A Yeti Like No Other

Marc Campbell, if nothing else, is flexible.

He’s the chief organizer of The Yeti Mountain Snowshoe Series, the popular winter races up in the parks, hills and mountains of British Columbia.

This season’s piece de resistance was to be the new 25-kilometer Ultra Yeti, set for April 16 at Manning Park Resort. But the snow gods are hostile to British Columbia this year, so no Ultra Yeti. No problem. Campbell just revamped the whole race. Now it’s The Yeti Ascent, up 4,500 feet from Deep Cove at sea level to Mount Seymour. Contestants will run on a trail until they reach an elevation with snow, strap on snowshoes and dash on to the finish line. He bills it as the largest ascent race in North America.

Campbell has to be creative, given that he must design, organize, and manage six snowshoe races during the winter. He credits the race popularity with the touches of humor, entertainment and accommodations made to the mere mortals among us.

Prizes are awarded randomly, rather than to exclusive top finishers. Sponsors supply most of the prizes, and they’re often spiffy. Atlas Snowshoes, Helly Hansen outdoor wear, Campbell’s Soup and Coast Mountain Sports are among the sponsors.

Each race has 5K and 10K courses, meaning people of varying abilities can participate. The erstwhile Ultra Yeti would have had a 12.5K division in addition to the 25K. Campbell beseeches families, weekend warriors and non-elite racers to join in. To him, it’s all in the name of fun and health.

“I can’t tell you how many times I have heard from people that I have helped them change their lives by providing great outdoor activities. This is why I love it, making the change in not only my life but in others,” Campbell said.

Once upon a time Campbell, now 33, smoked and didn’t exercise much. Ten years ago, he volunteered for the Sea2Summit Adventure race series, and he was hooked. Enamored by the paddling, trekking, biking and orienteering involved in the series, Campbell quit smoking, took up mountain biking, kayaking and running and is now the technical director of Sea2Summit.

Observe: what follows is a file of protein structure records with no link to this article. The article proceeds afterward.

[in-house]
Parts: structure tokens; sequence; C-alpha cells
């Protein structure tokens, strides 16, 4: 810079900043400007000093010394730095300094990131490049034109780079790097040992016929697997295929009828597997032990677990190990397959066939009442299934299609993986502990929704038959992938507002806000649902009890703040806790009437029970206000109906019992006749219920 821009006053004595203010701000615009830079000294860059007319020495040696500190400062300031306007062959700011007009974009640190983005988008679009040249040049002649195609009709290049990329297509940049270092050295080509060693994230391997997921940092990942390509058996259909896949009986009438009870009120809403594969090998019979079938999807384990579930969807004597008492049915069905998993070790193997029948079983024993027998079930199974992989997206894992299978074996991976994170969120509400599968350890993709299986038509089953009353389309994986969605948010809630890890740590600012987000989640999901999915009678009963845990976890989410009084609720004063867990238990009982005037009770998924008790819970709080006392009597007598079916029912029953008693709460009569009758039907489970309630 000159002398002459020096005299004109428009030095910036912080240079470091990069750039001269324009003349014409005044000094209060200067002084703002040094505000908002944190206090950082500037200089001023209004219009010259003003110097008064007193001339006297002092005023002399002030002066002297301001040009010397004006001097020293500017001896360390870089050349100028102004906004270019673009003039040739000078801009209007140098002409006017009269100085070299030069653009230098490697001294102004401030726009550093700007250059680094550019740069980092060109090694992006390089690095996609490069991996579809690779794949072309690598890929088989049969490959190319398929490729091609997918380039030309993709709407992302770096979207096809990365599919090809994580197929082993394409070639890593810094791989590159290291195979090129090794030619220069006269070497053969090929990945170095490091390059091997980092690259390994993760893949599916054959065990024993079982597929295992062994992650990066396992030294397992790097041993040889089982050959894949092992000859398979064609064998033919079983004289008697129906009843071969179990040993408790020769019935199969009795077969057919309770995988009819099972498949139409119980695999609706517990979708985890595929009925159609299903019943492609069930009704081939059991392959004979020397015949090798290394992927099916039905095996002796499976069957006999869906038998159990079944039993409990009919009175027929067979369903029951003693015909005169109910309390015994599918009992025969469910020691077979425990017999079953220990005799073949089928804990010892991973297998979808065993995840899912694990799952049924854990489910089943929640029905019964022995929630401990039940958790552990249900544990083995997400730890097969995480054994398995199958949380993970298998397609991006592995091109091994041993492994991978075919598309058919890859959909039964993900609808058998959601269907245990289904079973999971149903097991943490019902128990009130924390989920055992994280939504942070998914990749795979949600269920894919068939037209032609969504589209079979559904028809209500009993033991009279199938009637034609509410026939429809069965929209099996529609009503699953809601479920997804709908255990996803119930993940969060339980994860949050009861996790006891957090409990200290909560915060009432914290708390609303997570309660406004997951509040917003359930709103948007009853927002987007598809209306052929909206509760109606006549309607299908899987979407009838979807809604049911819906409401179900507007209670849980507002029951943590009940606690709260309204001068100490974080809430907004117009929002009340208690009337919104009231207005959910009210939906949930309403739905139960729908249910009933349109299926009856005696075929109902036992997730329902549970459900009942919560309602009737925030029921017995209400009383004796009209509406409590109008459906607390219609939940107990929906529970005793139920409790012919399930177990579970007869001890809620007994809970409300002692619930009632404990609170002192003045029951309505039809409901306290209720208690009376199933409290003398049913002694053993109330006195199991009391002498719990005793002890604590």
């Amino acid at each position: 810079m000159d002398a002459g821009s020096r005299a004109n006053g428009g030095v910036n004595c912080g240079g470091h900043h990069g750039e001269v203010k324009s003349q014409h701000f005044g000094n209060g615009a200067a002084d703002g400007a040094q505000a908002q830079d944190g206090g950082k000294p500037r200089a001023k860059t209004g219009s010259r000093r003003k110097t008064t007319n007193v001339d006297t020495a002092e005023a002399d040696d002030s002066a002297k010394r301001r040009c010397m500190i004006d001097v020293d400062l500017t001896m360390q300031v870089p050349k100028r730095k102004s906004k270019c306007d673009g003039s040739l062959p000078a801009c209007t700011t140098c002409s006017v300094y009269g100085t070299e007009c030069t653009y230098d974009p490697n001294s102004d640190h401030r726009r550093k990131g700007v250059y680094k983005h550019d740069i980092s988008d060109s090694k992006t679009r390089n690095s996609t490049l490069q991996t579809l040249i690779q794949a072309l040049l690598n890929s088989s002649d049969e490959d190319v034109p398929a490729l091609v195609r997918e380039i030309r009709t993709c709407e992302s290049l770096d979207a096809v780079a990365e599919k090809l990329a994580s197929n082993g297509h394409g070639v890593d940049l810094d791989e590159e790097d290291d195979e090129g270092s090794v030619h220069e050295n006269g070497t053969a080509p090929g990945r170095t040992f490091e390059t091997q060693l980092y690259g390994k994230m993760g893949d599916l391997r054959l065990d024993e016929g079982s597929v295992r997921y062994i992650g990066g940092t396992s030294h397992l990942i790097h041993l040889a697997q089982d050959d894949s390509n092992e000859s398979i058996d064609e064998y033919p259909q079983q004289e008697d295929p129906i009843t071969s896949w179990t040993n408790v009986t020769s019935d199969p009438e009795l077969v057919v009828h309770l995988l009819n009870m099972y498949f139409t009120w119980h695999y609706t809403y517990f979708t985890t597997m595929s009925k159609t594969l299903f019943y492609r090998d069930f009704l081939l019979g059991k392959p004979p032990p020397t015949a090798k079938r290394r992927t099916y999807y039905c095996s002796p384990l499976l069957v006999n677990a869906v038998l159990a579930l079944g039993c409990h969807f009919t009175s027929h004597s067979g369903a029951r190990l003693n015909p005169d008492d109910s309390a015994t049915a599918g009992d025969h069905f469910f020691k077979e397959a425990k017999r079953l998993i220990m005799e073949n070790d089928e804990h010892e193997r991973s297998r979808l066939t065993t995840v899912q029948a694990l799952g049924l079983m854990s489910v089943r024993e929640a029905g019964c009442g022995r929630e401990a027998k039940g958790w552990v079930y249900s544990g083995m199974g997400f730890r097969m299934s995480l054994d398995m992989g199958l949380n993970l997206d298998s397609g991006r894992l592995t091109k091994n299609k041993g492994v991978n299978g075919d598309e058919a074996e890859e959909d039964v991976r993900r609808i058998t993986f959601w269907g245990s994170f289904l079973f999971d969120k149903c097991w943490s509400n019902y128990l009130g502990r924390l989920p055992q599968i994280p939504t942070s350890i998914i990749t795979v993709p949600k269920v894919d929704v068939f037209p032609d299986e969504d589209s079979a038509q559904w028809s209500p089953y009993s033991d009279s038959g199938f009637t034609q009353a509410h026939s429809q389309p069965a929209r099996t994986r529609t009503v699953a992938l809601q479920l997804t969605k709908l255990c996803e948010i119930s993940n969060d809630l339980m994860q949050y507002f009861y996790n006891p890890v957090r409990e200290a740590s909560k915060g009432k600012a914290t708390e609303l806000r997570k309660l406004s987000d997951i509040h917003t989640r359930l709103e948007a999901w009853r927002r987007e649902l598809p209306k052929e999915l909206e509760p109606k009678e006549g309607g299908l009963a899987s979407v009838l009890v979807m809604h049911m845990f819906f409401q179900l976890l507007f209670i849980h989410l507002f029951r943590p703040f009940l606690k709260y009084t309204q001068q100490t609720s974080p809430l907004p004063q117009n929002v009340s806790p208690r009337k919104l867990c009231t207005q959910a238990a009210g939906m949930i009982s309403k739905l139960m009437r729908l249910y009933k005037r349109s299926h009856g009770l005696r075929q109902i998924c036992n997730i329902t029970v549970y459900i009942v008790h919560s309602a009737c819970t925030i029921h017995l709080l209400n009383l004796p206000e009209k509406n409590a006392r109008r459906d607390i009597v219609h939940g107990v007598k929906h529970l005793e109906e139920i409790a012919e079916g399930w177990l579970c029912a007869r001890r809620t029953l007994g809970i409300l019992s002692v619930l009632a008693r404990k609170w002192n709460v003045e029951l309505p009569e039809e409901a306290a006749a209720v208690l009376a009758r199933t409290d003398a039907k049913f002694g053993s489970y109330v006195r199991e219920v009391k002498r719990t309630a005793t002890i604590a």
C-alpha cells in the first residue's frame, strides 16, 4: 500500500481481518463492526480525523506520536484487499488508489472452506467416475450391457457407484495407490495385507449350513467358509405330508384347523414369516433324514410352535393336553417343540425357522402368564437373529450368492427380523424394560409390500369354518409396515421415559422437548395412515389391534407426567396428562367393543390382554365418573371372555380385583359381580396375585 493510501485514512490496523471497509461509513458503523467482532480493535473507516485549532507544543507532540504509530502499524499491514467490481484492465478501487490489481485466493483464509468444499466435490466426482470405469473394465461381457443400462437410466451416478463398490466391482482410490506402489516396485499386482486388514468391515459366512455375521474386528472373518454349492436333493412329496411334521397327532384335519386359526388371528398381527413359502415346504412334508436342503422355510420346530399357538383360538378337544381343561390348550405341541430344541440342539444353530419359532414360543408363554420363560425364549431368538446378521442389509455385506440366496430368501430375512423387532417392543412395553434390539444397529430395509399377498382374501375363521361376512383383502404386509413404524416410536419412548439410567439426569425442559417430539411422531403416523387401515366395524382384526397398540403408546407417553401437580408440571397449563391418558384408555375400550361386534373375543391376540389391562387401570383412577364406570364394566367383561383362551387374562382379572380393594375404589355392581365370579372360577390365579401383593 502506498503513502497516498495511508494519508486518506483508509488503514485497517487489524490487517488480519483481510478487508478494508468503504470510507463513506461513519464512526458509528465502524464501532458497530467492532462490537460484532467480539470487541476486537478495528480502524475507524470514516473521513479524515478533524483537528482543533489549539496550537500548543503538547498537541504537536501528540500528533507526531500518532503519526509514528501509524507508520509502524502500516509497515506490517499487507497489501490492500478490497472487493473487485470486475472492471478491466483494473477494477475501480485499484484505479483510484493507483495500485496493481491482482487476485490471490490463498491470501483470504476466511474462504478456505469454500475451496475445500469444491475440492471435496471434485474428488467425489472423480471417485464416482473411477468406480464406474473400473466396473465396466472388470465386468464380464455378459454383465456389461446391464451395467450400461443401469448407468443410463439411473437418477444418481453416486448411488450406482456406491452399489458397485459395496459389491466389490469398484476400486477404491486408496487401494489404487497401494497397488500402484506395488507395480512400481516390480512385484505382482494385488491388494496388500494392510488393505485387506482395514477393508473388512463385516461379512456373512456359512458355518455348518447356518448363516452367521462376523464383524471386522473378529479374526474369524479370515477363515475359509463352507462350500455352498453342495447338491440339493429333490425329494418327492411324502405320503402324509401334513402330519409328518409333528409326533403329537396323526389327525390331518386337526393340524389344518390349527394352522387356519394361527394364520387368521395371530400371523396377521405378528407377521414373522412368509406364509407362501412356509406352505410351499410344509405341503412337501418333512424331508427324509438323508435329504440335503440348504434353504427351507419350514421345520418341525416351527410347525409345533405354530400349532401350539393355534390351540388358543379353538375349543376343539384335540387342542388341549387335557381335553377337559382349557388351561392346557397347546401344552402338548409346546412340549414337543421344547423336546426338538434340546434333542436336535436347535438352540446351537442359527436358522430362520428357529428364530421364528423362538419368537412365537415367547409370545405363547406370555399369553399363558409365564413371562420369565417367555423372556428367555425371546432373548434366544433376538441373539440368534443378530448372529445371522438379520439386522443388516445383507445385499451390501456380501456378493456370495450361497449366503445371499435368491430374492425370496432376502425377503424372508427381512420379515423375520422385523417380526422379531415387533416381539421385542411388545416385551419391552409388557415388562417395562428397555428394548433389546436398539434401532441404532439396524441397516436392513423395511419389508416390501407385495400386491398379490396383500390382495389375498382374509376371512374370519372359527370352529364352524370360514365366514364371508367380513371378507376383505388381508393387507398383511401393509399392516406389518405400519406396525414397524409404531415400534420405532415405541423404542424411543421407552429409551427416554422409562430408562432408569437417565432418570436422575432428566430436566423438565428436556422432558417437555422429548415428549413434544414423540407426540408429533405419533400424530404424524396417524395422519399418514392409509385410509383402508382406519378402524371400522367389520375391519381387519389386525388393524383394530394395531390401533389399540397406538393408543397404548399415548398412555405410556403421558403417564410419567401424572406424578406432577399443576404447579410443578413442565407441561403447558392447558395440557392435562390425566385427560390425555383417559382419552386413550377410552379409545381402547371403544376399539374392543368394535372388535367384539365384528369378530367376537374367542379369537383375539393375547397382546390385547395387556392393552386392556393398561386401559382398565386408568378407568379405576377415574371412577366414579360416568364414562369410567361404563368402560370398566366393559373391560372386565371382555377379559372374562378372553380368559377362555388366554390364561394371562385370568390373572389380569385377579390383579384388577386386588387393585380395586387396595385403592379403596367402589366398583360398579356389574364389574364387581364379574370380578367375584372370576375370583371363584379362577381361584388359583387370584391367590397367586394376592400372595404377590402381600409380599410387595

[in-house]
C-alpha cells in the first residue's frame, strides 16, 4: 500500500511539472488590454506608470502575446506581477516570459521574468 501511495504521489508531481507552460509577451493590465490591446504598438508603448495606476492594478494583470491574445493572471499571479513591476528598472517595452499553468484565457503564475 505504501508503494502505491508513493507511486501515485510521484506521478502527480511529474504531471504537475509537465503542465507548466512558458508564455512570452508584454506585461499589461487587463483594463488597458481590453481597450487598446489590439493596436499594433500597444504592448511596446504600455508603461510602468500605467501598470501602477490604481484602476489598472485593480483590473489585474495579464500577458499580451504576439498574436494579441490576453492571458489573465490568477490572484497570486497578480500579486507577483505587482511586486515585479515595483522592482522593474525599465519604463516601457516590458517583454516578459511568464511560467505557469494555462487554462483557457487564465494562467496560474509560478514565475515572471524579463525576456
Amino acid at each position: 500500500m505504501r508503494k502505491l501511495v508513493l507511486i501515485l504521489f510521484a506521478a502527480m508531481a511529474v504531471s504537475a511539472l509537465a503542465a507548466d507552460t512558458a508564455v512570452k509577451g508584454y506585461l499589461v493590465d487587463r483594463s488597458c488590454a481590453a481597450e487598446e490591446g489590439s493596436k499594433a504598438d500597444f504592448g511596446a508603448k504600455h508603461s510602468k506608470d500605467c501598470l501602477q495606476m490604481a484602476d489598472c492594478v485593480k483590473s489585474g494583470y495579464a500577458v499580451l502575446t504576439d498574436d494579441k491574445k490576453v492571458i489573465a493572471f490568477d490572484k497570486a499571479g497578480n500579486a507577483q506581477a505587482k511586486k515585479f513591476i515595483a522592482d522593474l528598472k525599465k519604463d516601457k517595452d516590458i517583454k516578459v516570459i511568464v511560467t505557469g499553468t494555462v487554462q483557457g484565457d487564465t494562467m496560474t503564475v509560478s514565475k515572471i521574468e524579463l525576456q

Campbell realized there was no reason to stop the fun in the winter, so in February 2002 he started The Yeti, named for the Himalayan abominable snowman. Until then, there was no snowshoe race series in Canada, he said.

As much fun as Campbell’s having, some of his own fitness exploits must take a back seat. His duty as Yeti guru keep him busy, as do his summer exploits working on the Sea2Summit and the Gut Buster series, which consists of several trail running races on Vancouver Island.

“I’m not training and racing anymore. I’m more behind the scenes,” he said.

During the winter, The Yeti race series bounces across ski resorts like Mount Washington, Silver Star, Cypress and Whistler. Racers are encouraged to be a bit self-sufficient, and remember to bring breathable clothes, water, gators, sun screen, sunglasses and a change of clothes to avoid sitting in wet garments during post-race award ceremonies.

This year, The Yeti series was vexed by bad weather. Snow came early to Vancouver, but left just as fast. Some of the races in addition to the Ultra were cancelled. “It looked like we were going to have an amazing season, but then it rained for three weeks,” he said.

Campbell is undaunted. He’s looking to next year and beyond, and wants to extend The Yeti series eastward across Canada. Races are possible next year or later near cities like Edmonton, Alberta, Ottawa, Ontario and Montreal, Quebec.

After all, next winter, it will have to snow somewhere in Canada.

For more information: http://www.theyeti.ca.